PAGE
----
USGS (the science agency of the U.S. Department of the Interior) describes remote sensing as “the process of detecting and monitoring the physical characteristics of an area by measuring its reflected and emitted radiation at a distance”. Remote sensing allows us to survey large areas in short time, and to draw clear picture of our environment. There are plenty of different technologies used in mapping the world, and in this article, we will introduce just a few of them. You will also see examples how different remote sensing data is utilized in an online platform GISGRO.
Echosounders reveal the secrets of underwater world
Echosounders have been utilized in marine surveys for decades. The development of multibeam sonar scanners upgraded the utilization opportunities from seafloor mapping to more detailed structural surveys. Now sonars are involved in several industries ranging from environmental science to underwater engineering (see examples of the applications in our previous article The applications of multibeam sonar scanning).
In GISGRO’s example presented in the image below, multibeam sonar data is gathered from underwater parts of a port’s quay. It visualizes the current condition of the quay structures, as well as the shape of the surrounding seabed. The port can use the information for asset maintenance planning and to verify the safe clearance depth of the seaway.
Laser scanner is land surveyors’ favorite tool
In mapping wide areas or modeling existing structures on land, laser scanners are used due to their ability to gather large point cloud data files quickly (and if attached to drones, the field work is even quicker). Laser scanning is also very accurate method in measuring objects in high detail. On possibly dangerous locations, the survey can be performed from a safe distance. Laser scanner data can be combined with color information to gain a realistic 3D model of the object.
In our example picture above, the laser data (grey areas) from the quay structures is gathered simultaneously with the sonar data, using a laser scanner mounted on the survey vessel. The resulting point clouds are then combined in the post-processing phase. Professional survey work ensures the accuracy of both datasets, so they align seamlessly to form a complete picture of the quay, as you can see.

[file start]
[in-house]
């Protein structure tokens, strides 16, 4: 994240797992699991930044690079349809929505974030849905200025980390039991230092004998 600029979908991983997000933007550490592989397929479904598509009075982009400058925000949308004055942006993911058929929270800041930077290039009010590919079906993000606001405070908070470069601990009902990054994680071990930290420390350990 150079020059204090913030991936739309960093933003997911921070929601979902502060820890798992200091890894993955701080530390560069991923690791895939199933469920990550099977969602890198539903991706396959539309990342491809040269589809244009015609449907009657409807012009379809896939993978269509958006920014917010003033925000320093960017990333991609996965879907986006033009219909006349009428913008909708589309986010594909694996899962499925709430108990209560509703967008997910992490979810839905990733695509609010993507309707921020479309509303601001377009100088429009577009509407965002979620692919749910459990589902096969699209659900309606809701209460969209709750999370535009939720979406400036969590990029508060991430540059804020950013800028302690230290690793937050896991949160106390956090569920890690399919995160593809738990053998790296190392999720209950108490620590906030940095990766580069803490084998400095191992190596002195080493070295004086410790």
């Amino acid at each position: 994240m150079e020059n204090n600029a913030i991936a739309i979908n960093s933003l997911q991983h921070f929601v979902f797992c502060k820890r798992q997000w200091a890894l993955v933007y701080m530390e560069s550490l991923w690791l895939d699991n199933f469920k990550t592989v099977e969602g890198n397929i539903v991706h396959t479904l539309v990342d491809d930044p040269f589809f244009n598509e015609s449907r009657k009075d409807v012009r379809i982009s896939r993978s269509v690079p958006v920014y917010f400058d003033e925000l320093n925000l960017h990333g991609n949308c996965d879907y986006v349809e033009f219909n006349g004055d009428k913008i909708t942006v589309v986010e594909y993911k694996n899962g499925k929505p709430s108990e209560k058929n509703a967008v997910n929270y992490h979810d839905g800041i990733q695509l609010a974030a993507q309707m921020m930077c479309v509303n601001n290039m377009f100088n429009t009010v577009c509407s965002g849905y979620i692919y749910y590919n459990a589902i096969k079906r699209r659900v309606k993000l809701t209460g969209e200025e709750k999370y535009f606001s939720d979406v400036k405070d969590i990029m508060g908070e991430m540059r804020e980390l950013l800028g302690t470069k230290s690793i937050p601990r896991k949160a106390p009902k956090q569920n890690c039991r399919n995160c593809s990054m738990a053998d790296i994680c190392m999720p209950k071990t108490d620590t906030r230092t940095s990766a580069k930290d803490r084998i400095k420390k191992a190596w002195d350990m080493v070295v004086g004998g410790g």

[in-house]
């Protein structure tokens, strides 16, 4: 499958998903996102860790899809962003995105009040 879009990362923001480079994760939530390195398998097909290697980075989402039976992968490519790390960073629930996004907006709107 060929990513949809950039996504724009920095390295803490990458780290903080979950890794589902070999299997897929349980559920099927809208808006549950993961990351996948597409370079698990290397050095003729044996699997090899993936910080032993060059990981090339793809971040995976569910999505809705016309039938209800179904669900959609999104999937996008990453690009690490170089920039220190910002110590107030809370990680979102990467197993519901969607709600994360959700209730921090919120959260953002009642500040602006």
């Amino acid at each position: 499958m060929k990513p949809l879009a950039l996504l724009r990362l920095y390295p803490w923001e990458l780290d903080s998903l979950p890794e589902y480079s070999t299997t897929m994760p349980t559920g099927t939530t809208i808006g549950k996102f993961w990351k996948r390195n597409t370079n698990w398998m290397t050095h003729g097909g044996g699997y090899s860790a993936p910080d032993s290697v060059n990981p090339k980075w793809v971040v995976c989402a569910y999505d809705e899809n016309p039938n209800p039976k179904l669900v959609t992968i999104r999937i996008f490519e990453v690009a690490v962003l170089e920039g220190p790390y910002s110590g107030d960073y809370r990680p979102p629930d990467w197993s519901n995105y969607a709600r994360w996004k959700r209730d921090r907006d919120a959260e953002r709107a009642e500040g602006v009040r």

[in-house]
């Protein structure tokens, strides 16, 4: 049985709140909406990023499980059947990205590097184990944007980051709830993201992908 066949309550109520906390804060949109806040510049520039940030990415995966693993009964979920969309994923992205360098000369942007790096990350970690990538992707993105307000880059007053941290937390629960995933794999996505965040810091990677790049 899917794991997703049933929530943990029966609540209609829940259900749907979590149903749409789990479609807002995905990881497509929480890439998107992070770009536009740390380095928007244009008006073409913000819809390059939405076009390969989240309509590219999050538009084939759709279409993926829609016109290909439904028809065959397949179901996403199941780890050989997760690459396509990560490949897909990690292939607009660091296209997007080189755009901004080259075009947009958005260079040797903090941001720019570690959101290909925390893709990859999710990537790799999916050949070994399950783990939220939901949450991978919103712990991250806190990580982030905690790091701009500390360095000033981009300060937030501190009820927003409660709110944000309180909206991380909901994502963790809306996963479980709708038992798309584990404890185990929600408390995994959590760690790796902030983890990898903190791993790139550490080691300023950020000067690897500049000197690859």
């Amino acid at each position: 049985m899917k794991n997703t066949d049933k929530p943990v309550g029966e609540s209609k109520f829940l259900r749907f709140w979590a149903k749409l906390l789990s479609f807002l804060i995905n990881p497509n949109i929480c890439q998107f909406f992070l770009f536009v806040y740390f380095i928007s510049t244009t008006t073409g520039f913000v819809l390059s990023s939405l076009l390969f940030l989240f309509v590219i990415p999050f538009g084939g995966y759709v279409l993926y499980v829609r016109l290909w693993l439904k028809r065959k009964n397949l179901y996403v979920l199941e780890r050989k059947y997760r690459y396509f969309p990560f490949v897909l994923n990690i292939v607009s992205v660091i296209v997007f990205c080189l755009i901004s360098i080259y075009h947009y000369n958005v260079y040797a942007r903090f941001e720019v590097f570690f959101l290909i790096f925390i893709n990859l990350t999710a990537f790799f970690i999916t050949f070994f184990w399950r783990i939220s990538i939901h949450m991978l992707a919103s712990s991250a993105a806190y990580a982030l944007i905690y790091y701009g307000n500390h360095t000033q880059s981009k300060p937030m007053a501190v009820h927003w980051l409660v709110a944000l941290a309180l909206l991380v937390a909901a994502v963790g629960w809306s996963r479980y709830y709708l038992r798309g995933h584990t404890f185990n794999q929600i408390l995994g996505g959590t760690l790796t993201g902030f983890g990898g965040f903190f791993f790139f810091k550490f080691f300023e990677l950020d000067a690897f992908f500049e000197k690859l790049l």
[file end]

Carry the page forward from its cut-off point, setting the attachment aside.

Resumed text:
Drones are revolutionizing the survey world
In the last few years, we have been used to drones buzzing above the construction sites, agricultural areas or sports events, for example. In the survey industry drones are used in land surveys, photogrammetry, 3D mapping, topographic surveying, just to name a few of the application opportunities.
Drone data is often in point cloud format, but it can easily be modeled into 3D solids or orthophotos to reduce the file size. In the example picture below the photogrammetry data has been used to do 3D models of the storage facilities. Georeferenced 3D model acts as a starting point of a digital twin of the port, ensuring the information about the area and the assets are up-to-date and easily available for the port’s maintenance and operation purposes.
If you would like to test the visualization with your own 3D data, just start a demo to get to know the platform. You can also book a short online tour with our specialist, to learn more about new utilization possibilities of remote sensing data.
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